Beyonce serenades Glastonbury to a close
US soul diva Beyonce on Sunday brought Britain's Glastonbury festival to a flamboyant finale with a greatest hits and covers set before of 100,000 sun-baked revellers.
The Bootylicious singer, whose husband Jay Z played a famous set at the 2008 festival, performed her solo repertoire, hits from her time as a member of Destiny's Child and an eclectic mix of cover versions.
The crowd helped the superstar through "Say my Name", "Survivor" and "Independent Women" along with her interpretations of the Eurythmics' "Sweet Dreams", Alanis Morisette's "You Oughta Know" and "Sex on Fire" by the Kings of Leon.
Addressing the massed ranks, the singer said: "I want you all to know right now you're witnessing my dream.
"I always wanted to be a rock star and tonight we are all rock stars," she added. "I still can't believe I'm performing at Glastonbury."
Earlier in the day, veteran singer-songwriter Paul Simon took to the main stage to perform hits "Diamonds on the soles of her shoes" and "You can call me Al", with a huge crowd seemingly unperturbed by his illness-affected voice.
British rapper turned soul crooner Plan B cemented his reputation as one of the country's hottest talents with an epic early evening set on the main Pyramid Stage.
"I came here in 2000, broke in, and watched Cypress Hill on the main stage," the singer told BBC. "To perform there and look from the other side was mental."
Despite a wet start to festivities on Thursday and Friday, the weather gods smiled on the 170,000 ticket holders with unbroken sunshine greeting artists performing at the farm in Somerset, south west England, on Saturday and Sunday.
Rockers Coldplay occupied the coveted Saturday night headline slot, while Irish megastars U2 kicked off proceedings at the world's largest performing arts and music festival with a two-hour set on Friday.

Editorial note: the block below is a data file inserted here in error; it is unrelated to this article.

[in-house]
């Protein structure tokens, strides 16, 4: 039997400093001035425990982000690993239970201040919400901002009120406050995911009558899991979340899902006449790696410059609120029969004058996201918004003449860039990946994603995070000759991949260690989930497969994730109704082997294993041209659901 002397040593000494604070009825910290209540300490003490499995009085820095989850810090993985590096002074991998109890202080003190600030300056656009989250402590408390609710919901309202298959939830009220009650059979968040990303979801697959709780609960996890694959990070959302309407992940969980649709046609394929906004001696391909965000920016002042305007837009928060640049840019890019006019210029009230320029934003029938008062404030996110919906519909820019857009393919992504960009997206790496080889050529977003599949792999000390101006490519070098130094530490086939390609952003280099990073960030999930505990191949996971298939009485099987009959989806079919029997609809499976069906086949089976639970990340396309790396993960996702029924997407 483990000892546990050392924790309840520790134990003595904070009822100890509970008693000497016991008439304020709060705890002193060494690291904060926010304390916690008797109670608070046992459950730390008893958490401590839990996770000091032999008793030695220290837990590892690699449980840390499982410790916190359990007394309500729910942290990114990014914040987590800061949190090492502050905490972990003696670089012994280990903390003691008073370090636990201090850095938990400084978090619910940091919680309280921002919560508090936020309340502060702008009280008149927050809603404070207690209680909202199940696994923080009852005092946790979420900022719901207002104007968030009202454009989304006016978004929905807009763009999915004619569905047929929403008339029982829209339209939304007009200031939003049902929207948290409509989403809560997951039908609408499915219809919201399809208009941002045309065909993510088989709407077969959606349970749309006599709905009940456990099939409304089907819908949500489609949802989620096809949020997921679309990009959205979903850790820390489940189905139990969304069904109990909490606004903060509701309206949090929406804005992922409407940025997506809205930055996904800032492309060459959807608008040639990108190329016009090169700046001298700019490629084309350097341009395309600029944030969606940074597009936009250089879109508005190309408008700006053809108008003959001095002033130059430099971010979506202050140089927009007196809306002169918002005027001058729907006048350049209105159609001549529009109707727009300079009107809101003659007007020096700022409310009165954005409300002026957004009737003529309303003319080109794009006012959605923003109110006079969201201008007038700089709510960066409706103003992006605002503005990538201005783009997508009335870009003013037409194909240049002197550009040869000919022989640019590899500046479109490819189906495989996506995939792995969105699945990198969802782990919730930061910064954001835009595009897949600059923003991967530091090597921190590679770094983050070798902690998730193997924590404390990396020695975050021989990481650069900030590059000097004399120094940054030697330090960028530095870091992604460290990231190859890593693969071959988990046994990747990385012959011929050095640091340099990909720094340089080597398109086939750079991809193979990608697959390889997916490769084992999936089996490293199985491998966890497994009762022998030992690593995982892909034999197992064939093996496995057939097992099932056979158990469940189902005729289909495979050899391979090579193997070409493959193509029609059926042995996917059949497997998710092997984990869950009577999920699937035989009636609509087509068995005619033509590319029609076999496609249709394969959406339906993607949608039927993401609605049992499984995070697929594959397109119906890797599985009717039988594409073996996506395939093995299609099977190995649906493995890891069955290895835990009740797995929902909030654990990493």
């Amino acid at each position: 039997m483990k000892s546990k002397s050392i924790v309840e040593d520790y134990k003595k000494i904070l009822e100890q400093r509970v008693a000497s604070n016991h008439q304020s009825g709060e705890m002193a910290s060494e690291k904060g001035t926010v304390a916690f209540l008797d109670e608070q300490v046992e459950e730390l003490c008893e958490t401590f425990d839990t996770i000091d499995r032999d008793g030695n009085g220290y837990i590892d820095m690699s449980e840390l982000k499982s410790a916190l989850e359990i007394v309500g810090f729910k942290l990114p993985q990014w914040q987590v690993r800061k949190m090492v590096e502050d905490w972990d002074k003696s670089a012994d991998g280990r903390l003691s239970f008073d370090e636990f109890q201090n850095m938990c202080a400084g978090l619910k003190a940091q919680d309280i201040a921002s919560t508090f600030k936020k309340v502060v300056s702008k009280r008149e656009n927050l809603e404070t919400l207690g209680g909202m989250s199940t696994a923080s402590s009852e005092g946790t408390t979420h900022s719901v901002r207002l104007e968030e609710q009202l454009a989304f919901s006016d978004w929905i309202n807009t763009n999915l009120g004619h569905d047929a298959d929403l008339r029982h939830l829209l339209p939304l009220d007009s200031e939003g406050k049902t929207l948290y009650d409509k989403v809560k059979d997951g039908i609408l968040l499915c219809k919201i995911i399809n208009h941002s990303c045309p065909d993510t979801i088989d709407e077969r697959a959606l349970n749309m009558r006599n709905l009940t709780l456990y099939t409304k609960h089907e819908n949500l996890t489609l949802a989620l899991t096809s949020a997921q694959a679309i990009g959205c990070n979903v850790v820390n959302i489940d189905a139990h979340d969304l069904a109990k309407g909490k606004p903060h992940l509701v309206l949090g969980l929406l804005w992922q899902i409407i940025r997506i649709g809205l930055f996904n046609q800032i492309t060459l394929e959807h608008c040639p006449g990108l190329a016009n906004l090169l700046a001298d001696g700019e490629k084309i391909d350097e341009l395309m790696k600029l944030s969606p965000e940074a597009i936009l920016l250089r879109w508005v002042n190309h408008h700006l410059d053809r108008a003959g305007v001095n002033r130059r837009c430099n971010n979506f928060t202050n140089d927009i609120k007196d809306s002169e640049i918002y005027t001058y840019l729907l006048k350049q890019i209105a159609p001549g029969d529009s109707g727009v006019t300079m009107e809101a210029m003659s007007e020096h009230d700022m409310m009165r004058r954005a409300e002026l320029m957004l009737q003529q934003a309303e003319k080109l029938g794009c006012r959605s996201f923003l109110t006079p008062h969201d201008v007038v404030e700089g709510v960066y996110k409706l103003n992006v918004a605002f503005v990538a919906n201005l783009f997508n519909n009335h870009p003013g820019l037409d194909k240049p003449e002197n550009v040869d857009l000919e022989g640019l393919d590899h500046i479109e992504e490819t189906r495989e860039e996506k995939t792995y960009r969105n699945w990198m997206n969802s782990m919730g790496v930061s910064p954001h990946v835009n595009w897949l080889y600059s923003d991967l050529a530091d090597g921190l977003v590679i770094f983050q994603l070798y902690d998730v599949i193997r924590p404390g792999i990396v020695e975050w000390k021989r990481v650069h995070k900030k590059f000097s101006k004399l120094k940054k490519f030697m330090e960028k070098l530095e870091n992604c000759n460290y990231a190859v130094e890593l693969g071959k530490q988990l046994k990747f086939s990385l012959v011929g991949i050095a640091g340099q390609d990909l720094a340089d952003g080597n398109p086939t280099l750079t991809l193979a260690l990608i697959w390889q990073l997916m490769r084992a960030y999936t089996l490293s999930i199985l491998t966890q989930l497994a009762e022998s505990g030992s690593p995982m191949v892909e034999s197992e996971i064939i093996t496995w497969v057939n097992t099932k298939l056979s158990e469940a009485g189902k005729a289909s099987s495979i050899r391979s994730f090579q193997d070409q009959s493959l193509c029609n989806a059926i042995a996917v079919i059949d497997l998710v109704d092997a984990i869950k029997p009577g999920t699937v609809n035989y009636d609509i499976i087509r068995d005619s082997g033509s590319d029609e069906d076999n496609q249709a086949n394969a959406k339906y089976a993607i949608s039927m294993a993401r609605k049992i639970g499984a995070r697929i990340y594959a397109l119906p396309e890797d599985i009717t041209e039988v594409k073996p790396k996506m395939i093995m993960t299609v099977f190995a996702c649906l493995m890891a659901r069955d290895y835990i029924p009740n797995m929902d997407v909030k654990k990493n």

Crowd violence marred the band's debut Glastonbury performance as security guards stamped out a protest against the rockers' tax status.
As the band came on stage, campaign group Art Uncut inflated a 20-foot (six-metre) balloon emblazoned with the message "U Pay Your Tax 2."
But as they tried to release it over the crowd, a team of security guards swooped into the crowd and tackled them to the ground before confiscating the balloon.
"Bono is well known for his anti-poverty campaigning but Art Uncut is accusing him of hypocrisy," campaigner Charlie Dewar said.
The group highlighted U2's decision to switch their tax affairs from Ireland to the Netherlands to pay less tax following a change in the law in 2006.
On a sombre note, the body of Christopher Shale, chairman of West Oxfordshire Conservative Association, was discovered Sunday morning in a portable toilet in the festival's VIP backstage area.
British Prime Minister David Cameron and his wife Samantha said they were "devastated" to hear of the death of their "great friend".
© 2011 AFP